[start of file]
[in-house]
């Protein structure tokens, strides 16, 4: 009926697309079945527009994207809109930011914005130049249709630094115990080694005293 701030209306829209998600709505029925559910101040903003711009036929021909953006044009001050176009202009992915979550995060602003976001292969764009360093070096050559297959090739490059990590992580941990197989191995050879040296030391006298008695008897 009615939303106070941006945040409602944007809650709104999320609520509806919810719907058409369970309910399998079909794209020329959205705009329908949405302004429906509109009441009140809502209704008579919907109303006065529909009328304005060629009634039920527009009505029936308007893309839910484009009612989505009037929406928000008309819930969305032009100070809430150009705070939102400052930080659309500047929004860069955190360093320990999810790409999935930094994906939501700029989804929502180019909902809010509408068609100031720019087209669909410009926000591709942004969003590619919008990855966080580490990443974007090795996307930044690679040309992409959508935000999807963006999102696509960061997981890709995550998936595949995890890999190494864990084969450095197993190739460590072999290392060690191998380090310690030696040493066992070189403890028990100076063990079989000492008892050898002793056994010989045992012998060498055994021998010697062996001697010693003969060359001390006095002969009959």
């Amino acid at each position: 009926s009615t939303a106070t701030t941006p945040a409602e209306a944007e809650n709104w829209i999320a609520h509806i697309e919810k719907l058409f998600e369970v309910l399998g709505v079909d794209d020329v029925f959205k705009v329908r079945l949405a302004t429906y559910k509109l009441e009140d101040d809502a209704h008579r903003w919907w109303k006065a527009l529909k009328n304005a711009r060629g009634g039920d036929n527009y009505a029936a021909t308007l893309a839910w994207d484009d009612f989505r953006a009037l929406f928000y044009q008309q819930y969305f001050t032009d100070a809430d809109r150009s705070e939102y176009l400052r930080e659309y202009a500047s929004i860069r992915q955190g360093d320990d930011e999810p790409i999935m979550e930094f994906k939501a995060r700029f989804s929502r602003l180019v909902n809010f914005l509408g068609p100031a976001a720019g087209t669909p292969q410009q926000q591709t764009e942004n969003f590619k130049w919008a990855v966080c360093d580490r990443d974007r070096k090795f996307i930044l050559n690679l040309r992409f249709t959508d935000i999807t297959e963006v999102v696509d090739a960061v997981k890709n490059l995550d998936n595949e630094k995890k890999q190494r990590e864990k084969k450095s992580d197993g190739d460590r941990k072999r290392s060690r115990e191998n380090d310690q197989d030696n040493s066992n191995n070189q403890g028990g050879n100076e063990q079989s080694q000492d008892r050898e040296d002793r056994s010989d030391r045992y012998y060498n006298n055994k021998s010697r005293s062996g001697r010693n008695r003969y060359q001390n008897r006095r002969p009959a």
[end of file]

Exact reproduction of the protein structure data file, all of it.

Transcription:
[in-house]
């Protein structure tokens, strides 16, 4: 009926697309079945527009994207809109930011914005130049249709630094115990080694005293 701030209306829209998600709505029925559910101040903003711009036929021909953006044009001050176009202009992915979550995060602003976001292969764009360093070096050559297959090739490059990590992580941990197989191995050879040296030391006298008695008897 009615939303106070941006945040409602944007809650709104999320609520509806919810719907058409369970309910399998079909794209020329959205705009329908949405302004429906509109009441009140809502209704008579919907109303006065529909009328304005060629009634039920527009009505029936308007893309839910484009009612989505009037929406928000008309819930969305032009100070809430150009705070939102400052930080659309500047929004860069955190360093320990999810790409999935930094994906939501700029989804929502180019909902809010509408068609100031720019087209669909410009926000591709942004969003590619919008990855966080580490990443974007090795996307930044690679040309992409959508935000999807963006999102696509960061997981890709995550998936595949995890890999190494864990084969450095197993190739460590072999290392060690191998380090310690030696040493066992070189403890028990100076063990079989000492008892050898002793056994010989045992012998060498055994021998010697062996001697010693003969060359001390006095002969009959």
């Amino acid at each position: 009926s009615t939303a106070t701030t941006p945040a409602e209306a944007e809650n709104w829209i999320a609520h509806i697309e919810k719907l058409f998600e369970v309910l399998g709505v079909d794209d020329v029925f959205k705009v329908r079945l949405a302004t429906y559910k509109l009441e009140d101040d809502a209704h008579r903003w919907w109303k006065a527009l529909k009328n304005a711009r060629g009634g039920d036929n527009y009505a029936a021909t308007l893309a839910w994207d484009d009612f989505r953006a009037l929406f928000y044009q008309q819930y969305f001050t032009d100070a809430d809109r150009s705070e939102y176009l400052r930080e659309y202009a500047s929004i860069r992915q955190g360093d320990d930011e999810p790409i999935m979550e930094f994906k939501a995060r700029f989804s929502r602003l180019v909902n809010f914005l509408g068609p100031a976001a720019g087209t669909p292969q410009q926000q591709t764009e942004n969003f590619k130049w919008a990855v966080c360093d580490r990443d974007r070096k090795f996307i930044l050559n690679l040309r992409f249709t959508d935000i999807t297959e963006v999102v696509d090739a960061v997981k890709n490059l995550d998936n595949e630094k995890k890999q190494r990590e864990k084969k450095s992580d197993g190739d460590r941990k072999r290392s060690r115990e191998n380090d310690q197989d030696n040493s066992n191995n070189q403890g028990g050879n100076e063990q079989s080694q000492d008892r050898e040296d002793r056994s010989d030391r045992y012998y060498n006298n055994k021998s010697r005293s062996g001697r010693n008695r003969y060359q001390n008897r006095r002969p009959a």